.......Madame's reply neither confirms nor denies that Désirée is white. It simply tells Désirée to return home with her baby—“back to your mother who loves you.” Désirée shows her mother's letter to Armand and asks him whether he wants her to go. “Yes,” he says, “I want you to go.”
.......Because of the injury she had caused him, he no longer loves her. Now it is her time to suffer, he thinks, and well she should. Without changing out of her slippers and white gown, Désirée fetches her baby from the nurse and walks away, out into the late-afternoon sun of the October day. Rather than following the road to Valmondé, she goes through stubbly fields that hurt her feet and tear at her gown. 
.......Weeks later at L'Abri, the Negroes tend a bonfire in which Armand burns the baby's cradle, its clothes, Désirée's gowns, and her embroideries, gloves, and bonnets. From a drawer in the house, he withdraws the letters he had received from her during their courtship. They, too, will burn. In the same drawer, he discovers a letter his mother had written to his father, expressing thanks to God for the love she received from her husband. Armand reads it. It says, in part, “I thank God for having so arranged our lives that our dear Armand will never know that his mother, who adores him, belongs to the race that is cursed with the brand of slavery."
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Themes

Racism and Gender Bias

Like many other American men of the mid-nineteenth century South, Armand Aubigny bases the worth of a person primarily on his or her race and gender. Women are subordinate to men, he believes, and persons with a black in their family tree are little more than subhuman. As master of the L'Abri plantation, he is a strict taskmaster who treats the slaves harshly—so much so, the narrator says, that the “negroes had forgotten how to be gay.” As a husband, Armand clearly rules the home. “When he frowned, [Désirée] trembled,” the narrator observes. “When he smiled, she asked no greater blessing of God.”  Although his manner softens after the child is born, his demeanor remains in question. As Désirée observes, “Armand is the proudest father in the parish, I believe, chiefly because it is a boy, to bear his name; though he says not,—that he would have loved a girl as well. But I know it isn't true.” In other words, Armand judges the worth of the child according to its gender (in addition to its race).  A male meant that the proud Aubigny name and aristocratic heritage would endure, perhaps for many generations. However, when Armand discovers that the child has Negro blood, he becomes sullen and cruel, and he makes it known that his wife and child are no longer welcome at L'Abri. He even tries to erase their memory by burning all their clothing and household items.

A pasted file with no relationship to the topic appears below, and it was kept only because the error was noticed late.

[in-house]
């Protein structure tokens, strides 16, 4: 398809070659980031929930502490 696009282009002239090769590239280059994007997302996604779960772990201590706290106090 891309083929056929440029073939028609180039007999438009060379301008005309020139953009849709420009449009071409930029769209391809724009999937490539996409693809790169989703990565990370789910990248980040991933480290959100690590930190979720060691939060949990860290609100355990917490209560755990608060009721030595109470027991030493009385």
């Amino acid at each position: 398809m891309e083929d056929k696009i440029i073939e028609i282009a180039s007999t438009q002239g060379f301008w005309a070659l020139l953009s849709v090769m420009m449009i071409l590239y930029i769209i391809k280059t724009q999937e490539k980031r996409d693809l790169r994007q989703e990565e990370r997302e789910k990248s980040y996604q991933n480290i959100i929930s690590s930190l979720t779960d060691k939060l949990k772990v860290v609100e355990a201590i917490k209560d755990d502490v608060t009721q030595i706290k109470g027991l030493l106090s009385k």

Judging by Appearances

Armand loved Désirée's outer beauty, not her inner beauty. She was a trophy. When the trophy became tarnished in his eyes, he removed it from its shelf and discarded it. He also rejected his child, for its skin exhibited a taint of impurity. Finally, like other Old South plantation owners, he viewed the blackness of his slaves as a defect that colored even their souls. However, conversation between Désirée and Madame Valmondé indicates that he apparently found time for La Blanche, the slave woman whose name (French for white) suggests that she was of mixed heritage, with light skin that made her a tolerable sexual object for Armand. Désirée, speaking of the loudness of her baby's crying, says, “Armand heard him the other day as far away as La Blanche's cabin.”

Real Love Is Colorblind

The narrator says Armand "no longer loved [Désirée] because of the unconscious injury she had brought upon his home and his name." Rejecting her because he believes she is of mixed heritage indicates that he never truly loved her in the first place. Real love is colorblind. On the other hand, after Désirée informs her mother of developments at L'Abri, Madame Valmondé tells her in a return letter, ""My own Desiree: Come home to Valmondé; back to your mother who loves you. Come with your child."

Climax

.......The climax occurs when Désirée realizes that her baby is of mixed racial heritage. This moment precipitates the tragic events that follow.

Foreshadowings

Désirée's "Obscure Origin"

The following passage—describing Armand's attitude regarding the lack of information about Désirée's family history—foreshadows his assumption that Désirée's ancestry included a black African.

Monsieur Valmonde grew practical and wanted things well considered: that is, the girl's obscure origin. Armand looked into her eyes and did not care. He was reminded that she was nameless. What did it matter about a name when he could give her one of the oldest and proudest in Louisiana?
After he discovered that his child was a mixed ancestry, it was easy for him to conclude that his wife was the one with Désirée was the one with mixed blood in her veins. 
L'Abri's Appearance

The foreboding appearance of the exterior of Armand's home reflects his inner world and foreshadows the malevolence that possesses him after Désirée questions him about their child. Here is the description of L'Abri, presented when Madame Valmondé visits the plantation house. "It was a sad looking place. . . . The roof came down steep and black like a cowl, reaching out beyond the wide galleries that encircled the yellow stuccoed house. Big, solemn oaks grew close to it, and their thick-leaved, far-reaching branches shadowed it like a pall." 

"Something in the Air"

Désirée detects a change for the worse in the atmosphere at L'Abri when her child is three months old, although she cannot fully explain what she feels. Her presentiment, along with a change in the demeanor of her husband, foreshadows the unhappy events that result in the destruction of her marriage. Here is the passage describing her feelings and the change in Armand's behavior.